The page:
How can radiology regain control of MSK ultrasound?

By Kate Madden Yee, AuntMinnie.com staff writer

September 26, 2018 -- Radiology is losing control of musculoskeletal (MSK) ultrasound. But the situation could be turned around if radiology programs use residents to train others in the performance and interpretation of MSK ultrasound scans, according to a study published online September 19 in Academic Radiology.

The findings offer a solution to the problem of increased demand for musculoskeletal ultrasound while there is also a marked inadequacy of radiology resident training in it, wrote a team led by Dr. Netanel Berko of the University of Pennsylvania.

"This rising demand for musculoskeletal ultrasound has resulted in increased pressure on radiology residency programs to ensure their trainees graduate with sufficient skills to meet this demand," the group wrote. "But, not all radiology residency programs are providing adequate training in this crucial area, citing such reasons as a scarcity of faculty members proficient in musculoskeletal ultrasound and a paucity of time available for teaching."

Radiologists' market share of musculoskeletal ultrasound has dropped dramatically in the past decade -- from 65% to 37% -- and it's crucial that residency programs step up, according to the authors.

"Ominously, a recent survey of program directors revealed that training programs in other medical specialties, including rheumatology and physiatry, provided their trainees with more training in musculoskeletal ultrasound than radiology residencies provided," they noted. "To make matters worse, among training programs that currently do not teach musculoskeletal ultrasound, radiology residencies were less likely than other training programs to expand their curricula to include musculoskeletal ultrasound in the near future."

To address the problem, Berko and colleagues designed a peer-led musculoskeletal ultrasound curriculum with a hands-on scanning component for radiology residents. The curriculum consisted of five one-hour lectures and two hands-on workshops. Study participants included 37 residents and six radiologists who served as peer teachers, four of whom were fourth-year residents and two of whom were musculoskeletal radiology fellows.

The researchers assessed the residents' diagnostic ultrasound skills via a multiple-choice test before and after the curriculum was administered; their hands-on skills were evaluated at the end of the course and two months later. The residents also gauged their own confidence in performing musculoskeletal ultrasound both before and after the course via a survey based on a five-point scale (with 1 meaning "strongly disagree" or "no knowledge" and 5 meaning "strongly agree" or "comprehensive knowledge").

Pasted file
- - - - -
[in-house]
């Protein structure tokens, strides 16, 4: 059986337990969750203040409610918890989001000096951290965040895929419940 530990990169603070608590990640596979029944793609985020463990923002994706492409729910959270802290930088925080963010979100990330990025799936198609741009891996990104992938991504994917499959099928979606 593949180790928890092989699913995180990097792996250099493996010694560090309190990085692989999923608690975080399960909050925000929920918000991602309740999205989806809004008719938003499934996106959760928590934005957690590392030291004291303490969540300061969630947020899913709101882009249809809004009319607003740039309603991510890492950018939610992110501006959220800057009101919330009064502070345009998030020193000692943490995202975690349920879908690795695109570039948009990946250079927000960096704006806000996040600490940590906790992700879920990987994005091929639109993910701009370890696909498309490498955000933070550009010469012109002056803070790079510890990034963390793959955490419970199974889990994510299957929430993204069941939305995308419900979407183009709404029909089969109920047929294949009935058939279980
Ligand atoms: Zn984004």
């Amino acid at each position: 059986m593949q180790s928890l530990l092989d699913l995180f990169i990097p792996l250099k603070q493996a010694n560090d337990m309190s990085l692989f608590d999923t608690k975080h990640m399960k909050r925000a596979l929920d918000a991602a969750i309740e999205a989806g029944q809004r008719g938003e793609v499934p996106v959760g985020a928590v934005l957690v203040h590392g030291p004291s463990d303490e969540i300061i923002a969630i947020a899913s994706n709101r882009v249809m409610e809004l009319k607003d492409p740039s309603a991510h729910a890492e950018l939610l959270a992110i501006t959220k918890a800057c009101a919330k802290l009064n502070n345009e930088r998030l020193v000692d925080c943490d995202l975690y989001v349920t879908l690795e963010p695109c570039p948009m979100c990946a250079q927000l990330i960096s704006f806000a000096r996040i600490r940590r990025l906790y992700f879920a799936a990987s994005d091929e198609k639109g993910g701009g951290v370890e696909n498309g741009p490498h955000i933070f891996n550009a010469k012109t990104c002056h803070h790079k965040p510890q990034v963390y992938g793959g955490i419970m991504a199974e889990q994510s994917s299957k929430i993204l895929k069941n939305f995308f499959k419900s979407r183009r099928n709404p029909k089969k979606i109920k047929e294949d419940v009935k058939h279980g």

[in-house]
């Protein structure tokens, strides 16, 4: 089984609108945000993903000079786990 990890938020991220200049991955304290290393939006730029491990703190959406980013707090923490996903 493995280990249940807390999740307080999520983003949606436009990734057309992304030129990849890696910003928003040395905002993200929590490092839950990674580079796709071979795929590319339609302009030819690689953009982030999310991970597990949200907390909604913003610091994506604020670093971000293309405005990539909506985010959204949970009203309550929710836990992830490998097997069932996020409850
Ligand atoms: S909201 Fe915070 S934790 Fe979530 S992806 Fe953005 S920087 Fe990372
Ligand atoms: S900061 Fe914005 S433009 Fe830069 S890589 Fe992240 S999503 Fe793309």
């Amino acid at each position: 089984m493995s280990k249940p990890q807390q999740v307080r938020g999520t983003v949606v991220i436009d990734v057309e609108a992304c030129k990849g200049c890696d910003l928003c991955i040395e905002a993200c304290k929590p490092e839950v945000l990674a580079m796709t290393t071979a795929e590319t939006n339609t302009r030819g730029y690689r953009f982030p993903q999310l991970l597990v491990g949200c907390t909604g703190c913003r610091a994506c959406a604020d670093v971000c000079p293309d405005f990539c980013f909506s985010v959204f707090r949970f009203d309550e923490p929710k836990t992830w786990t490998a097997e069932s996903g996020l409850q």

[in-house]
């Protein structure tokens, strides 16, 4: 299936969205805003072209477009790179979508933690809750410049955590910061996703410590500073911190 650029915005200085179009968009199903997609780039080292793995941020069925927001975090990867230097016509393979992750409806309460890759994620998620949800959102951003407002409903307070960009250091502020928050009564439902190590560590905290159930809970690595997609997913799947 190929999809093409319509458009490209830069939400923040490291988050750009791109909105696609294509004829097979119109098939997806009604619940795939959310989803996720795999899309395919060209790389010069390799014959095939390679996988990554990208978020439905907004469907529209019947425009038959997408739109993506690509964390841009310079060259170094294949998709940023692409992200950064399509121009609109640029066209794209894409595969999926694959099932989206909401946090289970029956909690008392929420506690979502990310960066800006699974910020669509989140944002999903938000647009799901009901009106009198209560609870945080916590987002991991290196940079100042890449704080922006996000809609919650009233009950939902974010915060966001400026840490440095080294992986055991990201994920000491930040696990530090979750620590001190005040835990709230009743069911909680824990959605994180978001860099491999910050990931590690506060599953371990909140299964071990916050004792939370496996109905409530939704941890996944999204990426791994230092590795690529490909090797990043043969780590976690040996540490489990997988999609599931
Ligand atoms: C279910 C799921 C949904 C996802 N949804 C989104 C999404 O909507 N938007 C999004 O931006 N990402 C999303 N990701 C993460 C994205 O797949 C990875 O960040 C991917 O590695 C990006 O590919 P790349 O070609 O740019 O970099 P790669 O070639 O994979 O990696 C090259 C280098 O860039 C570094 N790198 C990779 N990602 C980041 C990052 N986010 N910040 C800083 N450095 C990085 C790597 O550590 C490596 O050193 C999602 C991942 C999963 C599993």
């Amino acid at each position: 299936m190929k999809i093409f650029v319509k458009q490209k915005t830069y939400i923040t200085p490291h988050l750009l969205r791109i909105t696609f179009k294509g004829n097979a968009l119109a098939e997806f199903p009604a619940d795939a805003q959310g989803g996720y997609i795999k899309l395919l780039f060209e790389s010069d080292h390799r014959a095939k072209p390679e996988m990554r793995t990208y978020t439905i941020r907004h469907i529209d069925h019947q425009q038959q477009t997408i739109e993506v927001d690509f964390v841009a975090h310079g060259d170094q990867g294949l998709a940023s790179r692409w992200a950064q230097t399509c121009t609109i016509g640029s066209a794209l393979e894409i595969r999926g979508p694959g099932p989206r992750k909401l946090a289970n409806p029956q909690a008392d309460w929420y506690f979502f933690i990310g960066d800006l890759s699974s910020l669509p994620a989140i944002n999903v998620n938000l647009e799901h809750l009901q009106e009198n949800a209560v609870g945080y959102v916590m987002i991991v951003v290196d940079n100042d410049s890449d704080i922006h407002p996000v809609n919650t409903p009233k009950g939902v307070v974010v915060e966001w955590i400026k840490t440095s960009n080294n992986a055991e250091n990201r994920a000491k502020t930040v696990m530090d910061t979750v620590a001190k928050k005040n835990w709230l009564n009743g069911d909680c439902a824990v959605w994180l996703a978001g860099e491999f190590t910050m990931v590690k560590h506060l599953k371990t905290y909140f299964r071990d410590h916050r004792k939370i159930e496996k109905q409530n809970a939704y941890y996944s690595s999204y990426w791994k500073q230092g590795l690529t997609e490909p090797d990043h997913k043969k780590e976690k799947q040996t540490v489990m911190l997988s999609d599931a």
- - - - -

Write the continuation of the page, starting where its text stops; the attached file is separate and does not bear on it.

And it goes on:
Before participating in the curriculum, residents reported low levels of musculoskeletal ultrasound knowledge and low confidence in performing and interpreting musculoskeletal ultrasound examinations.

Effect of peer training on MSK ultrasound knowledge, performance
  Before the course After the course p-value
Level of MSK ultrasound knowledge (scale of 1-5) 2 3 < 0.001
Are comfortable performing MSK ultrasound (scale of 1-5) 1 3 < 0.001
Are comfortable interpreting MSK ultrasound (scale of 1-5) 1 3 < 0.001
Mean multiple-choice test score 57 73.9 < 0.001

At the end of the workshops, participants were able to obtain diagnostic-quality ultrasound images 100% of the time; however, two months later, they were able to do this 79% of the time -- a drop the researchers attributed to a lack of continued practice.

"While the skill acquisition rate immediately following the workshops was 100%, the skill retention rate two months later was 79%, and likely would decrease further over time," the group noted. "Recurrent workshops over the course of training would be useful to help reinforce skills."

In any case, Berko and colleagues found that a peer-taught curriculum offers a useful way to train residents in musculoskeletal ultrasound and conveys a number of advantages, including camaraderie between learners and teachers as well as a confidence boost for the teachers, who through transmitting the material are able to further strengthen their own understanding of it.

"The use of peer teaching can help bridge [the training] gap by instilling radiology residents with musculoskeletal ultrasound skills in a way that does not require more skilled faculty involvement than necessary," the researchers concluded.


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